IUS set to host KIAC championship

IUS Horizon

Terence Billups, sophomore front, attempts to dunk a basketball into a hoop during the annual Crimson and Crew scrimmage, which kicked-off 2012-12 season for the IUS men’s and women’s basketball teams. The Grenadiers will also bring their basketball seasons to an end when IU Southeast hosts the KIAC semifinal and championship games in February. Both the men’s and women’s teams are ranked No. 1 in the KIAC coaches’ poll to win.

The Kentucky Intercollegiate Athletic Conference selected IU Southeast to host the semifinal and championship games this year.

“I’m very honored to host the KIAC this year,” Joe Glover, athletic director, said.

Previously, the KIAC was a Kentucky-school conference only, but it has now expanded to Indiana, Ohio and Pennsylvania, adding more teams to the competition throughout the years.

Now, ten schools within the KIAC will compete for a championship winning title.

The KIAC is also a member of the National Association of Intercollegiate Athletics. Together, these two associations recognize numerous athletes, as well as coaches, by giving out scholarships and other awards.

The conference is held annually; however, this will be the first time IU Southeast has hosted since 2006.

“A lot of things have changed since then — from some of the schools mascots, even to the way the tournament is laid out,” Glover said.

There are ten schools that participate in the tournaments for both men’s and women’s basketball teams.

The participating schools this year are Alice Lloyd, Asbury, Berea, Brescia, Carlow, Cincinnati Christian, IU East, Midway, Point Park and St. Louis College of Pharmacy.

Glover said the participating schools are typically not widely known for their athletic departments and tend to be smaller schools.

“This tournament will be a great way for our school and other competing schools to showcase their athletics,” Glover said.

Bill Melton, KIAC commissioner, said each school within the conference is granted the opportunity to host the event, and it is a great way for the school to make money.

“Teams can gain advertising sponsorships for their school and only have to pay a host fee,” Melton said.

Glover said the host fee is $7,000 — $3,500 each for both the men’s and women’s team.

Before the championship games are held at IU Southeast, teams will go head-to-head at various schools involved with the conference.

“The tournament starts by having the lower ranking team’s play against one another based on the team’s roster,” Bill Melton said. “The teams that lose will be eliminated, and those that will go on to play in the semifinals and the championship conference held in New Albany.”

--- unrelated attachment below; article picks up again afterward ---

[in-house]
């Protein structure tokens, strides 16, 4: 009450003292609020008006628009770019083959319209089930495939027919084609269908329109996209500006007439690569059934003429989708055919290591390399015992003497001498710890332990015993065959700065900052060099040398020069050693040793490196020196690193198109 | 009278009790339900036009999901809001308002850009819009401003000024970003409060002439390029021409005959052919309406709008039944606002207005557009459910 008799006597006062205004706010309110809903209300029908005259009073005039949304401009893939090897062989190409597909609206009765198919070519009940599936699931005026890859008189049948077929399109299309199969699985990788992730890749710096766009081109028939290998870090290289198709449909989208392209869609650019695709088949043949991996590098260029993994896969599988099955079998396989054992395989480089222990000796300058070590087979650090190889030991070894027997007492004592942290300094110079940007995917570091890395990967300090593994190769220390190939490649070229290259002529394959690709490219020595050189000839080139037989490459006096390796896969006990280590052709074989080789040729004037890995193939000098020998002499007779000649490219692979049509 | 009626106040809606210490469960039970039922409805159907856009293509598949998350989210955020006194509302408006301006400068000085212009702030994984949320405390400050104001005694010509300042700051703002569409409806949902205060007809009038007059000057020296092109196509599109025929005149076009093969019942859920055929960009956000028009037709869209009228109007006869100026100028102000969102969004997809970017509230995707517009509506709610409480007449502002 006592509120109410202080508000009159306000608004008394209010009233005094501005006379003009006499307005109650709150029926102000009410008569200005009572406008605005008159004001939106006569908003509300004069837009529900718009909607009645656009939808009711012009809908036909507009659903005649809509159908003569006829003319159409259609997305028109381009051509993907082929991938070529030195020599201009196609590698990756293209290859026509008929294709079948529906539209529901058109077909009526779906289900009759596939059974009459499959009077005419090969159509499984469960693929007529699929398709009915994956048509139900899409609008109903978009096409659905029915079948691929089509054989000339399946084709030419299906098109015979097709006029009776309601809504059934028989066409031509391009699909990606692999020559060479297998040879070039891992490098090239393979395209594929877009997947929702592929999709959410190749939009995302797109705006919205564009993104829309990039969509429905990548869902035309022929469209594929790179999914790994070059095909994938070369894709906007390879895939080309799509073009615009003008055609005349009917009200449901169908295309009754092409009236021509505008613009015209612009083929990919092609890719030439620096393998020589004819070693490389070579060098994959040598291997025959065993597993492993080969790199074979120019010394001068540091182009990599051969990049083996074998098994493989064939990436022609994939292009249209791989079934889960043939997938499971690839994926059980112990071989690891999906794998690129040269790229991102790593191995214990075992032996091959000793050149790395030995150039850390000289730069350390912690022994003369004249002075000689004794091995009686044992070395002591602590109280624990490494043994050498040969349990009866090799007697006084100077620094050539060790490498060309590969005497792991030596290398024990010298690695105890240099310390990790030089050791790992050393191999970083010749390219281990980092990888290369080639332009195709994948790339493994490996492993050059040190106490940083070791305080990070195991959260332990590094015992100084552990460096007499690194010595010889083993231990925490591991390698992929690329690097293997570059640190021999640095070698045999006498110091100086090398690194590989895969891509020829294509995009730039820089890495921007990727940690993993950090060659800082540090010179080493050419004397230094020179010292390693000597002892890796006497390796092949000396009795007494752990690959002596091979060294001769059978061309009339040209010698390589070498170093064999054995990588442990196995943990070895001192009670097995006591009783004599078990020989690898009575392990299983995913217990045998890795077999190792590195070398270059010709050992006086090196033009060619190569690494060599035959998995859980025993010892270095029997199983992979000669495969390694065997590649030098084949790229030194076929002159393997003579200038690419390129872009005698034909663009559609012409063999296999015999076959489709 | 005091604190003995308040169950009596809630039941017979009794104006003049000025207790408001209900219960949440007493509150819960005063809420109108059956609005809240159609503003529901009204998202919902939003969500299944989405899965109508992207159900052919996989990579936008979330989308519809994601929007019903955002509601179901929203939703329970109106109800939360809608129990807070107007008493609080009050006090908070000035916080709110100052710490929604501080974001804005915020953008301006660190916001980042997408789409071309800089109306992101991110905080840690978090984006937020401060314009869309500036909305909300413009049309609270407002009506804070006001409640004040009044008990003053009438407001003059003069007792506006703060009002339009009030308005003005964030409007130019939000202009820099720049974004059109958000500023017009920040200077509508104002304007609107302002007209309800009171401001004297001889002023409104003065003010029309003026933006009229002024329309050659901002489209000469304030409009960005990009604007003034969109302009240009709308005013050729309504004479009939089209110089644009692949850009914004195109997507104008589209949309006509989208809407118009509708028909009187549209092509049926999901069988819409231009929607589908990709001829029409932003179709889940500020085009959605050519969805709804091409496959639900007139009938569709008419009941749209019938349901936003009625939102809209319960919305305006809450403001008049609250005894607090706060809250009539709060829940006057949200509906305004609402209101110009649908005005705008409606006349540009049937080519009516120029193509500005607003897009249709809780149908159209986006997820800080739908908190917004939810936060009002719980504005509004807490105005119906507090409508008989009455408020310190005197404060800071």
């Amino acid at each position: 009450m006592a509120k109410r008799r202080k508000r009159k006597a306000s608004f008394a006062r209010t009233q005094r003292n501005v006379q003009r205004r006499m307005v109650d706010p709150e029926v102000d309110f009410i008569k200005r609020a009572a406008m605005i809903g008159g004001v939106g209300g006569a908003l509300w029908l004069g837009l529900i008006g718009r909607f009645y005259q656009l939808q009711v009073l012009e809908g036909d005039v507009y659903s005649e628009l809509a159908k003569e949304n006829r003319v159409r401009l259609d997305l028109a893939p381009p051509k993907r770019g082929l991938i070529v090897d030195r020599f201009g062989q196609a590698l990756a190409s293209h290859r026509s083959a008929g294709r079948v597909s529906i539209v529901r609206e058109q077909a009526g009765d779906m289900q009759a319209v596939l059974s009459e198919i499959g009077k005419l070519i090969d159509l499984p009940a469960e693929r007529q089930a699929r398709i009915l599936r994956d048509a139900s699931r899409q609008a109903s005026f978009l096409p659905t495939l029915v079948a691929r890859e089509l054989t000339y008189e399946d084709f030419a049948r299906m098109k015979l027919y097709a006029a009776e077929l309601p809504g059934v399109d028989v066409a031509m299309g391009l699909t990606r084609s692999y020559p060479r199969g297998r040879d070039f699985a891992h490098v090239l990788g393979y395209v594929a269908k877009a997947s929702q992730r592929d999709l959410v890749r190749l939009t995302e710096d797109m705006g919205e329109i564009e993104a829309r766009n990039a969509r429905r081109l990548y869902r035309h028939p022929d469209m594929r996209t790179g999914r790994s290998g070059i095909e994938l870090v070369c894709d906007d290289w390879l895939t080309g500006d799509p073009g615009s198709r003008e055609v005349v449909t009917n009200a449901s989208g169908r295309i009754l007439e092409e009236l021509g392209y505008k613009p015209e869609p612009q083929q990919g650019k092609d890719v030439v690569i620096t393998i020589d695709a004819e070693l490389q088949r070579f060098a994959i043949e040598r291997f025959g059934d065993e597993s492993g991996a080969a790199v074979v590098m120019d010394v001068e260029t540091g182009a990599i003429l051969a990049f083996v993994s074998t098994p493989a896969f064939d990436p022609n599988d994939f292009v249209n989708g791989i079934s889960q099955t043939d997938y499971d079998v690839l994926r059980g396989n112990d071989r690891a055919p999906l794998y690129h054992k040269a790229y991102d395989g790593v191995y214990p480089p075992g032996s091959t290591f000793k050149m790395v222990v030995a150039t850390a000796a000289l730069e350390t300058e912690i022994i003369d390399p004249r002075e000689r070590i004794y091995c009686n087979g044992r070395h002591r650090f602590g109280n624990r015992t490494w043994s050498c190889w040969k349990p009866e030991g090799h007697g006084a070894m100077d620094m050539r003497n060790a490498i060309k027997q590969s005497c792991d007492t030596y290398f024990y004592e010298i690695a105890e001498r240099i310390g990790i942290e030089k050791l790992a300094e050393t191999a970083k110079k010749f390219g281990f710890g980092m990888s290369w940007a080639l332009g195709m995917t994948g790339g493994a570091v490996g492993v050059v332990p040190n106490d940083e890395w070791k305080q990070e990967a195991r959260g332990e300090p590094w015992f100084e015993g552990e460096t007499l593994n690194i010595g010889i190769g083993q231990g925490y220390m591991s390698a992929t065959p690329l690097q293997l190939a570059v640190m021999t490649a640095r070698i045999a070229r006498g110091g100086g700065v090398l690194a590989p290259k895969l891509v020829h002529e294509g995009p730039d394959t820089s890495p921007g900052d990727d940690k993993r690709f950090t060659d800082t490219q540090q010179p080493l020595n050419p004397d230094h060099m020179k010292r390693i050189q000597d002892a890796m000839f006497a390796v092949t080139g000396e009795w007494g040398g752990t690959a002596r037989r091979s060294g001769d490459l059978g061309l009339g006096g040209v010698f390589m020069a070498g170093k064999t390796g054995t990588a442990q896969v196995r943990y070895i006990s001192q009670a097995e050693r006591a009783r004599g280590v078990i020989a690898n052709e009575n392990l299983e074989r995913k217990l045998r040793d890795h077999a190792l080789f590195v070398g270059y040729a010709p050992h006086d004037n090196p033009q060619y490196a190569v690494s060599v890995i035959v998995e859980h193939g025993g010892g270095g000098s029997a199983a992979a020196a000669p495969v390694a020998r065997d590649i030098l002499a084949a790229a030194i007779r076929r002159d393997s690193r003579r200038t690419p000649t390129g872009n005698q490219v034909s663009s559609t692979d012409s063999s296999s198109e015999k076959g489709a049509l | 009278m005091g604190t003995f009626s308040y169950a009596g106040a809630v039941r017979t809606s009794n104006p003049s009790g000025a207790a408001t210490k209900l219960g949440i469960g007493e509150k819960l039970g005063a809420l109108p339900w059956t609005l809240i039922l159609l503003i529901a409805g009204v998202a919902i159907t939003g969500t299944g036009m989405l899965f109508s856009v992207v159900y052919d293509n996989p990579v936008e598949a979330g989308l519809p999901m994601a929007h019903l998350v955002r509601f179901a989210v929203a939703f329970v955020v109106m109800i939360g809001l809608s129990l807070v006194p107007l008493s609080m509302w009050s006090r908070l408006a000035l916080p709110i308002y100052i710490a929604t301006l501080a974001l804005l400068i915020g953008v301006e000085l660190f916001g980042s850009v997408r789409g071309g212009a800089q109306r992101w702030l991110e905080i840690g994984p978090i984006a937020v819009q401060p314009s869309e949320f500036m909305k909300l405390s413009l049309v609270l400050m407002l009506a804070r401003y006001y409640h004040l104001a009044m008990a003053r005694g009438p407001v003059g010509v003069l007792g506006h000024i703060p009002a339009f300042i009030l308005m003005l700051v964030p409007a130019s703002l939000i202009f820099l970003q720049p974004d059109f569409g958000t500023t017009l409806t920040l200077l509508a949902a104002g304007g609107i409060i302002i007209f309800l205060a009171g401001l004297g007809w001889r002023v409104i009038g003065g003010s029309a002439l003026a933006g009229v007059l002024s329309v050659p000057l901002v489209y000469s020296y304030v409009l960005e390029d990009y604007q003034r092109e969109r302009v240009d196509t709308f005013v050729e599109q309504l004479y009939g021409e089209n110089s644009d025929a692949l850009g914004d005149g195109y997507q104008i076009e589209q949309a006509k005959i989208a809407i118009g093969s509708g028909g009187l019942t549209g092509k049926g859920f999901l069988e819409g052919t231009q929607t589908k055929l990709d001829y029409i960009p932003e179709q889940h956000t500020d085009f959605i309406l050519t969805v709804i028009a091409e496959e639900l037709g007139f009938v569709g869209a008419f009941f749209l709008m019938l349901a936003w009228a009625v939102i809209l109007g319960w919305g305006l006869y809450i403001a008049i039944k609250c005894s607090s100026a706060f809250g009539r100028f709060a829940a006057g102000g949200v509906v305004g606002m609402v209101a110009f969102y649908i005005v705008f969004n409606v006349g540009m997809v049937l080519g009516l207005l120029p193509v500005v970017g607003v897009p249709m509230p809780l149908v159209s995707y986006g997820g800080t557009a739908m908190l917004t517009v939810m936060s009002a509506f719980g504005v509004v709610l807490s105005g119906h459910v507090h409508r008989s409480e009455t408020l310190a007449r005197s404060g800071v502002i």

The teams with the higher season standings will host the first games.

The first round will be held Feb. 21-23.

The semifinals will be held Feb. 25 and the championship games will be held Feb. 26.

However, times of the games have not been chosen yet.

Once the winners are named, they will participate in a national conference, held by the NAIA. The teams will participate with 31 schools from all over the country.

The winning women’s team will travel to Sioux City, Iowa, for the national championship, and the winning men’s team will journey to Branson, Mo.

“Everybody is going to fight hard to win this tournament,” Melton said. “There are a lot of good teams this year.”

This year, the games and the statistics will also be broadcast live on the athletics website.

“This is a great event, and we are glad to bring the tournaments back to our local Southern Indiana community,” Glover said. “We hope our community will embrace this event. There is no doubt these tournaments will help add to our rich basketball tradition in the state of Indiana.”

Glover said he is very proud of the IU Southeast’s teams.

They have won KIAC championship awards for the past two years.

Glover said the winners of the championship get to participate in a tradition called cutting the net.

After the championship games, each player of the winning teams, both men’s and women’s, will be able to be raised up to the net and cut a piece from it to keep.

Glover said he proudly displays pieces from the net in his office.

“What will help our teams win would be more fan support,” Glover said. “We don’t get to host this event very often, so, by having the community get excited about this event, it helps us get excited and win.”